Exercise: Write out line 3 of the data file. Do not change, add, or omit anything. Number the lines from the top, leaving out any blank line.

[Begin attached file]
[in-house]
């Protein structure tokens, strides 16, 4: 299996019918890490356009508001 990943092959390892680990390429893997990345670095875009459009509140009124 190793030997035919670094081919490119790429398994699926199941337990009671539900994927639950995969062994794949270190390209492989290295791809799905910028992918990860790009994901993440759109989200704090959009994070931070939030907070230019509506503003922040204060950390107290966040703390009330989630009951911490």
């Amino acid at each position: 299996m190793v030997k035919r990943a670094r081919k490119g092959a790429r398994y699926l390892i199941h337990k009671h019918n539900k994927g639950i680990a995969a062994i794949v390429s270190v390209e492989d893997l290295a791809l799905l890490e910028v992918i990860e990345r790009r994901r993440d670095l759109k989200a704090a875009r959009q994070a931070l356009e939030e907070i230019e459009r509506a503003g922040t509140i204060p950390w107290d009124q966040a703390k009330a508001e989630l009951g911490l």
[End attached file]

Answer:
């Amino acid at each position: 299996m190793v030997k035919r990943a670094r081919k490119g092959a790429r398994y699926l390892i199941h337990k009671h019918n539900k994927g639950i680990a995969a062994i794949v390429s270190v390209e492989d893997l290295a791809l799905l890490e910028v992918i990860e990345r790009r994901r993440d670095l759109k989200a704090a875009r959009q994070a931070l356009e939030e907070i230019e459009r509506a503003g922040t509140i204060p950390w107290d009124q966040a703390k009330a508001e989630l009951g911490l």